London - The Rugby Football Union denied on
onday they had approached Australia coach Michael Cheika about the possibility
of succeeding England boss Stuart Lancaster.
Australian press reports said RFU president
Jason Leonard had made contact with Cheika during the Wallabies' World Cup
campaign in England.
However, a spokesman for the RFU, England's
national governing body, said on Monday: "There has been no contact."
Cheika, contracted to the Australian Rugby
Union (ARU) until 2017, is now one of the highest profile names in
international rugby coaching after guiding the Wallabies to the World Cup final
just a year after taking charge.
The 48-year-old Australian also boasts an
impressive club coaching record, having won the European Cup with Irish
province Leinster and the southern hemisphere Super Rugby title with the Waratahs.
A day after the World Cup final, which
Australia lost 34-17 to defending champions New Zealand at Twickenham on
October 31, Cheika was named World Rugby's coach of the year.
Former Leeds coach Lancaster has a rather
more modest CV but what has really put his position in jeopardy is that, under
him, England became the first World Cup host nation to be eliminated from the
tournament in the pool phase following defeats by Wales and Australia.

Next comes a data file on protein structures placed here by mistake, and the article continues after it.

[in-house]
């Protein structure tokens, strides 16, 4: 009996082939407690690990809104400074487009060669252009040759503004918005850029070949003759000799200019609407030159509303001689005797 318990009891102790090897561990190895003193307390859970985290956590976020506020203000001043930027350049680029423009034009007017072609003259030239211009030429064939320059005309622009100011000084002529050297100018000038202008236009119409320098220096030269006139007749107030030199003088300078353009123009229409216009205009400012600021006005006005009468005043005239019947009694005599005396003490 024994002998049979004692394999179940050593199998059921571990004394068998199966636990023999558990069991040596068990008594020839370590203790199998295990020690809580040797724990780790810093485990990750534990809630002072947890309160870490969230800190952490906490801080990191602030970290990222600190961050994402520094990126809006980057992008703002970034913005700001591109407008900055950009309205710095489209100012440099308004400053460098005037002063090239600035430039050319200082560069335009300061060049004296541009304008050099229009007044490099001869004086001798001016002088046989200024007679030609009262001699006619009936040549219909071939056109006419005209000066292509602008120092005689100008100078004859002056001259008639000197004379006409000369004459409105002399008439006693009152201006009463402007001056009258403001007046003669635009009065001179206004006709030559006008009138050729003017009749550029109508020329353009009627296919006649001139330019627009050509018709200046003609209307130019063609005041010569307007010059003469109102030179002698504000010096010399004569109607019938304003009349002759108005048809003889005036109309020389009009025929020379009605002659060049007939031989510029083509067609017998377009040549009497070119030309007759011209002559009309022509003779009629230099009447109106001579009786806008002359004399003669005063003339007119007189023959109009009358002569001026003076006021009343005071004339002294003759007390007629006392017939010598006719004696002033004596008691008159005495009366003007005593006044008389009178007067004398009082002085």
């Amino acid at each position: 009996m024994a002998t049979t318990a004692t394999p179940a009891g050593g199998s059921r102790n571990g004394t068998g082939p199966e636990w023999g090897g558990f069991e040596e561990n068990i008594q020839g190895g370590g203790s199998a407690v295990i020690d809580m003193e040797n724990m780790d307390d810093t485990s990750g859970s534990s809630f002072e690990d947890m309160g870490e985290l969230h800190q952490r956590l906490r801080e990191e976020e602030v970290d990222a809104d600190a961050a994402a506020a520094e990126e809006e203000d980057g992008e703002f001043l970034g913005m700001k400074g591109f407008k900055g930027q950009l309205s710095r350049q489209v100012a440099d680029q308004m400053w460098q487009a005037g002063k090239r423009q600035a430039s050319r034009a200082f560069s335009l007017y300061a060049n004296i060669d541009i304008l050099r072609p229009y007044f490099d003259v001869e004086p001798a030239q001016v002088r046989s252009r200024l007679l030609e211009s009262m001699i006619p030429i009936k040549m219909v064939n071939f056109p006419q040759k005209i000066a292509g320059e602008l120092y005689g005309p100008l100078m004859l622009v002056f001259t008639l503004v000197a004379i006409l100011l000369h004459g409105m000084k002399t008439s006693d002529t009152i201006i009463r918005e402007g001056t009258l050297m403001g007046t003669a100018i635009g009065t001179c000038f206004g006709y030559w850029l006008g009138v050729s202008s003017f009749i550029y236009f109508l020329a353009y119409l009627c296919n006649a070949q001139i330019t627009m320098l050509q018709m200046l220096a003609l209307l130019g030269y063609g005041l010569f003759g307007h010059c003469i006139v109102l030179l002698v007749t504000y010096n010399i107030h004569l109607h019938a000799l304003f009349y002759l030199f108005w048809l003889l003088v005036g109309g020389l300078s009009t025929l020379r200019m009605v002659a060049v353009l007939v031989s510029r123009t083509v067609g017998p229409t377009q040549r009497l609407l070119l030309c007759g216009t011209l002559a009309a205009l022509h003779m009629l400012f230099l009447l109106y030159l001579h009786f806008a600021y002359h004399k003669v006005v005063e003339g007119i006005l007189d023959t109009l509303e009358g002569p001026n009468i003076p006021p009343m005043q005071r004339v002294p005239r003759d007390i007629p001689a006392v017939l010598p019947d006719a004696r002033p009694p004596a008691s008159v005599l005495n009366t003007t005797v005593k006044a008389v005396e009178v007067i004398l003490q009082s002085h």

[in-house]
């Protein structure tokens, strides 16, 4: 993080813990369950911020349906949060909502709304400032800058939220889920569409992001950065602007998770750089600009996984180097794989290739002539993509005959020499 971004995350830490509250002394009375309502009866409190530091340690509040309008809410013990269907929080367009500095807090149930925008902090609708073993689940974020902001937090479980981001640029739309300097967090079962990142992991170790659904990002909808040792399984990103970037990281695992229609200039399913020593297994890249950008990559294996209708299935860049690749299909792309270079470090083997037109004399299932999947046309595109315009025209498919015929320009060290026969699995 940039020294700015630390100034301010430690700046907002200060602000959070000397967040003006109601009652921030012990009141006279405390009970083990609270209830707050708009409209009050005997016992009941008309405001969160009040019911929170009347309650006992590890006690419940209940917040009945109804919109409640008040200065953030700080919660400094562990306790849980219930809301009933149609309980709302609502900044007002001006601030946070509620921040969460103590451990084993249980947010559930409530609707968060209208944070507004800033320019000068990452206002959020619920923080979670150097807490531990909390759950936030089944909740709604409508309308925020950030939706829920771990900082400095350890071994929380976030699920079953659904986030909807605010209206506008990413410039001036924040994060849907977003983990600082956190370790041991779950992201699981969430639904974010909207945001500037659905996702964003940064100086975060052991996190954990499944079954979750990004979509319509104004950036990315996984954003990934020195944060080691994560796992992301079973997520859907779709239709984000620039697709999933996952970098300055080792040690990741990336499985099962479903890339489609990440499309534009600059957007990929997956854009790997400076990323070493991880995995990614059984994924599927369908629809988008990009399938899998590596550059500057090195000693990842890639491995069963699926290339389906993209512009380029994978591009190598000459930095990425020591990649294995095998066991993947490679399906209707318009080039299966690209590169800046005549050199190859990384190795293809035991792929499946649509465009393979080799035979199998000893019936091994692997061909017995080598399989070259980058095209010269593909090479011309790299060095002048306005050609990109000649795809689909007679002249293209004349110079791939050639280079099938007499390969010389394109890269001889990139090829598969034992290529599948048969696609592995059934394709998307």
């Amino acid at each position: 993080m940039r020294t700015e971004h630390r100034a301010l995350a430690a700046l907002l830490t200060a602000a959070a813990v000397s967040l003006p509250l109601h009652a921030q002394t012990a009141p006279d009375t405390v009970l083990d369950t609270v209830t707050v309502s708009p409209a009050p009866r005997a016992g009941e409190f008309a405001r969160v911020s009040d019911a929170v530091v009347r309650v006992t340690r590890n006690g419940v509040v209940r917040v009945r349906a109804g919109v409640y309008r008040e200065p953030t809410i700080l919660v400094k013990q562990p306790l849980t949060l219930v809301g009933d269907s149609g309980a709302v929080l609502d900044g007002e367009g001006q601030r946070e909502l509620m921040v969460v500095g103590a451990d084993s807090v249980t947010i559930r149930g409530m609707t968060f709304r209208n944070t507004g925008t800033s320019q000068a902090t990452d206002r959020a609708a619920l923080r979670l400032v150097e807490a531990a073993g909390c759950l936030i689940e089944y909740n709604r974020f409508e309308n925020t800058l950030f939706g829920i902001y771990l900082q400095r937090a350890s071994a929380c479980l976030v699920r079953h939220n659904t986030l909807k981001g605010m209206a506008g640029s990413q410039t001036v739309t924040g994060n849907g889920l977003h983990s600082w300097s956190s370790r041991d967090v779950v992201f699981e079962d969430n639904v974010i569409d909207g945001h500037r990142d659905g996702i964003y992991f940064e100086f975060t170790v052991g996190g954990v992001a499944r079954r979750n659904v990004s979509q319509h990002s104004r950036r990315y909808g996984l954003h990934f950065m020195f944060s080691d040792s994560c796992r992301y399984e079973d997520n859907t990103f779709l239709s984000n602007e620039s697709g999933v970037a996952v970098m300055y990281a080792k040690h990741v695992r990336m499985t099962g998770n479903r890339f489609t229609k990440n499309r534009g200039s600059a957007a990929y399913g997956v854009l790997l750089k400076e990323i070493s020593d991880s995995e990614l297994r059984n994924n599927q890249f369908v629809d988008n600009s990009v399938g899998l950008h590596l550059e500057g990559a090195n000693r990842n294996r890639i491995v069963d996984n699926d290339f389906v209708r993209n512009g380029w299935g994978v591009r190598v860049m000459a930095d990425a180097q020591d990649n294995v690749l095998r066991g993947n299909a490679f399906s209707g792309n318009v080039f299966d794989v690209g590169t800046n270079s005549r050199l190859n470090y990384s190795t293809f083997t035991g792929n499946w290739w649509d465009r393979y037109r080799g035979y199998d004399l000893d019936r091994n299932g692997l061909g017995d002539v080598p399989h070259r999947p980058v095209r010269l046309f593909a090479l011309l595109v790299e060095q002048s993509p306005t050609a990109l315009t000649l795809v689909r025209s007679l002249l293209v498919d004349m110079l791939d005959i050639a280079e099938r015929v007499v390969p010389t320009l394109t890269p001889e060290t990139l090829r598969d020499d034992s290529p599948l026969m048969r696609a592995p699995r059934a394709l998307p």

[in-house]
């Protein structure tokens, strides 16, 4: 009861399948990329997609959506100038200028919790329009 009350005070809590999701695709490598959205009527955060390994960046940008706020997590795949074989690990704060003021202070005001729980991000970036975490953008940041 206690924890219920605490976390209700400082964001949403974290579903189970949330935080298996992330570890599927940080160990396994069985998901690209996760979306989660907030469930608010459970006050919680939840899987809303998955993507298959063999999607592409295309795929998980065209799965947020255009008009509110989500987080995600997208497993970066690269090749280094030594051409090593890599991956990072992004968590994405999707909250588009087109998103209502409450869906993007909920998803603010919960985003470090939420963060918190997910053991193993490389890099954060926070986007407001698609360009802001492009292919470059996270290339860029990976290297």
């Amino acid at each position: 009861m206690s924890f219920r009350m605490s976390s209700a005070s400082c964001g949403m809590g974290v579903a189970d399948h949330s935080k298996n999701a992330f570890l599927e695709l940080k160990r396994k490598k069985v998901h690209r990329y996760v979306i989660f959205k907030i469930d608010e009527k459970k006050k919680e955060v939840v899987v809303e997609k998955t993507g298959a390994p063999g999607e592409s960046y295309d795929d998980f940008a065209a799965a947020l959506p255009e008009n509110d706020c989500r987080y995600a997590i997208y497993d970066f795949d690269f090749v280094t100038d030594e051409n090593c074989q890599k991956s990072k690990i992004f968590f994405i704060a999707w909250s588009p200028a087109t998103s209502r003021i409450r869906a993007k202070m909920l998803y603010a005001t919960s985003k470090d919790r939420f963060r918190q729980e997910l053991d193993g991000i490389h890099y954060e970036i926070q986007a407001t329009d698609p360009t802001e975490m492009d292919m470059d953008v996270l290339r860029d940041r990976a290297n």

The RFU set-up a five-man panel to review
England's dismal World Cup campaign and Twickenham chiefs are due to receive
their report on November 17.
One of the key decisions facing the RFU is
whether to stick with Lancaster, whose England contract runs beyond the 2019
World Cup in Japan, or bring in someone else.
According to The Australian newspaper,
former England international Leonard - a World Cup-winning prop back in 2003 -
made contact with Cheika, who indicated after this year's final that he wanted
to carry on his work with the Wallabies.
England have never had an overseas coach
and, with Lancaster not having resigned, there is no vacancy at the present
But that hasn't stopped a flood of
speculation about who might replace the Englishman.
In addition to Cheika, the likes of Wales
boss Warren Gatland and Ireland's Joe Schmidt - both New Zealanders - as well
as South Africa's Nick Mallett have all been linked with the England job.
So too has Eddie Jones, the Australian who
was in charge of the Wallabies when England beat them in the 2003 final, after
his impressive feat in guiding Japan to three wins at this year's edition,
including a shock victory over rugby giants South Africa - the biggest World
Cup upset of them all.
Cheika will be back in England later this
month to coach a star-studded Barbarians side, mainly made up of players from
Australia, New Zealand and South Africa, in the invitational side's 125th
anniversary fixtures against Gloucester at Kingsholm on November 17 and
Argentina at Twickenham four days later.